Whether you ride the trails or are a serious competitor, good balance and a secure seat will improve your confidence and make you a more effective rider. The opposite of a secure seat is the “chair seat,” a common position flaw where you sit heavily on your bottom, with your legs perched out in front of you. In this position, one quick move by your horse can easily unseat you.
The stirrup-stand exercise I’ll teach you will cure that chair seat, enabling you to use your legs more effectively and adapt to anything your horse might do.
Why this works. Imagine yourself sitting on a 2-foot-tall stool. Your weight is on your bottom, and your legs are propped out in front of you. What would happen if someone walked up and gave you a shove from the front or side? You’d topple right over, wouldn’t you?
Now imagine that you’re sitting on the stool with your legs directly under you and your weight on the balls of your feet as well as on your bottom. Rather than just plopped on the stool, you’re poised over it, balanced and ready. Now if someone were to push you, you’d keep your balance and remain “mounted.”
That same position—with your weight aligned from your head and shoulders down through your hips and deep into your heels—will help you stay equally secure on your horse. The stirrup-stand exercise will get you there.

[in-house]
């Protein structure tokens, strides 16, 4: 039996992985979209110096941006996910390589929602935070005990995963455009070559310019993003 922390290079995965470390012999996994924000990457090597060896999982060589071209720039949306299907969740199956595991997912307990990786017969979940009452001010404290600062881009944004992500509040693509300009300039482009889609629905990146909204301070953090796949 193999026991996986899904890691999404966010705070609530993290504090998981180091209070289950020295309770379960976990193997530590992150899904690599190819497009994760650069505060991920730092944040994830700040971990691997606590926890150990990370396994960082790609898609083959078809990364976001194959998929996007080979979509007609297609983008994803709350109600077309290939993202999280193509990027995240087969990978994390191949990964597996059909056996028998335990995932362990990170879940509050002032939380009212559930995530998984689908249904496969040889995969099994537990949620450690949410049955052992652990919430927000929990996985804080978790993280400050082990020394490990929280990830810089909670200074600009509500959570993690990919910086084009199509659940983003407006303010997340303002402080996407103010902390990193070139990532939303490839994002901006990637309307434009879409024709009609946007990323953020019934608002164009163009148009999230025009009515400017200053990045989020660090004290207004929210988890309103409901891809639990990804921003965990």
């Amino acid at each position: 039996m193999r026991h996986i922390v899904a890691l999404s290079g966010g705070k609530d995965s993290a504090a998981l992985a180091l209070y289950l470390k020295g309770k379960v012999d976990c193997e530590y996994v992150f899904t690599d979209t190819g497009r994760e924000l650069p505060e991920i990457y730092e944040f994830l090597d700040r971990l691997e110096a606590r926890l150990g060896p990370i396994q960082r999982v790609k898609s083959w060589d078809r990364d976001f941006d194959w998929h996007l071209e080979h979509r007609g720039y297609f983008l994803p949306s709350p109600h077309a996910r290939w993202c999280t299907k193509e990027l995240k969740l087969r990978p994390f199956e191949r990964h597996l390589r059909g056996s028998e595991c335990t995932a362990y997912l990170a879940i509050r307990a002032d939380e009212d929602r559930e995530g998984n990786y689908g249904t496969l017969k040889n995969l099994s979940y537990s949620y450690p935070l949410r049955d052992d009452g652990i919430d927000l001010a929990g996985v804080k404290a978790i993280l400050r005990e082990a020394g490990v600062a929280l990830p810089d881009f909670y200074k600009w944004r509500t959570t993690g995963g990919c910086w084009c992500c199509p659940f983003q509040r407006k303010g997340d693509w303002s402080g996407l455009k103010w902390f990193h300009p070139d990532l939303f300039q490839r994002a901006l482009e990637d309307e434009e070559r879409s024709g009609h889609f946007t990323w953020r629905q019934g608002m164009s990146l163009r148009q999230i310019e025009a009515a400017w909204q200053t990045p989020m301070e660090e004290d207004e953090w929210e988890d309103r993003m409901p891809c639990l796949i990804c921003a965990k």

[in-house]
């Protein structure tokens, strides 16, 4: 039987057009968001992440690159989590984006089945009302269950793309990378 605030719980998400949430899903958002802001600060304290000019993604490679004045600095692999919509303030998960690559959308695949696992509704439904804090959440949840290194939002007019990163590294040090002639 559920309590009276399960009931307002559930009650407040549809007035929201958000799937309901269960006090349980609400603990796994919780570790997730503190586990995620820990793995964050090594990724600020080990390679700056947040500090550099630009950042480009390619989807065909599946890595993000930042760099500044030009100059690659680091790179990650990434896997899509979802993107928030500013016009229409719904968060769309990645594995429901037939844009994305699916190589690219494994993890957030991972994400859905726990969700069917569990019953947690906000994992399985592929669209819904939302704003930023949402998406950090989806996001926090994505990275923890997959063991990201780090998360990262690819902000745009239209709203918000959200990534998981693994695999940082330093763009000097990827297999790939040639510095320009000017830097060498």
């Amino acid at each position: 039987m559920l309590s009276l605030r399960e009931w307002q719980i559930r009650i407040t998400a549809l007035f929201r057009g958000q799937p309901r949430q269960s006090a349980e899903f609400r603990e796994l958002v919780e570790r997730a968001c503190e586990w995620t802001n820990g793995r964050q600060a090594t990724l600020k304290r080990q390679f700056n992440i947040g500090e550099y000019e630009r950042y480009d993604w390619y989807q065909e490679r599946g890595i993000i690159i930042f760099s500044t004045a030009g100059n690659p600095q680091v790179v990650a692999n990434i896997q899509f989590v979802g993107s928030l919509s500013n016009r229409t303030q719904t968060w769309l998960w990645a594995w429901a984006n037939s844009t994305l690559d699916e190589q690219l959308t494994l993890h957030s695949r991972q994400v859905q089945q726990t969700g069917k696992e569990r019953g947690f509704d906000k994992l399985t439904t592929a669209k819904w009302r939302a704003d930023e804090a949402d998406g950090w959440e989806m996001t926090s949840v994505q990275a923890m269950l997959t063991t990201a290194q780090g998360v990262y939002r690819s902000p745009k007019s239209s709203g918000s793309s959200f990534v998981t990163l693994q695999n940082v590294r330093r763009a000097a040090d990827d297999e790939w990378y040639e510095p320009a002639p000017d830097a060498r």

How to ‘stirrup-stand.’ Start at a standstill, sitting tall in the saddle. If need be, swing your legs back so the fenders of your saddle align directly under your hips (some saddles may need more adjustment than others). Your feet should be directly under your seat (see photo). The old rule of thumb for horsemanship applies here: posture erect, with ear, shoulder, hip, and heel all in alignment. (A watcher from the ground is helpful.)
Next, hold the horn and stand in the stirrups, letting your weight sink even deeper down into your heels (the stirrups will be on the balls of your feet). Bend your knees slightly, keeping your upper body erect and your crotch just out of the saddle.
Now, find your balance point so you can let go of the horn and remain standing—just as if you were standing on the ground.
Don’t lean. If you fall forward, your feet are too far back. If you fall back (more likely), your feet are still too far forward. Don’t make the mistake of compensating by leaning forward and sticking your rear end out (see photo). Instead, realign your legs under you until you can stand in proper form.
‘Absorb’ the motion. When you can manage this exercise easily at a standstill, try it at a walk, gradually moving to a jog and then lope over time. At the faster gaits, your lower body should move with your horse. As your hip, knee, and ankle joints absorb the up-and-down motion of your horse, your upper body will glide along smoothly, comfortably, and securely. At that point, you’ll be actively riding, and not just “chair-sitting.”
Robin Gollehon trains horses and coaches riders, specializing in Western pleasure and yearling longe line. She and her husband, Roger, own and operate Gollehon Quarter Horses in Versailles, Kentucky (gollehon.com). Robin thanks her models, Apryl Kapfhammer and Born To Be Amazing.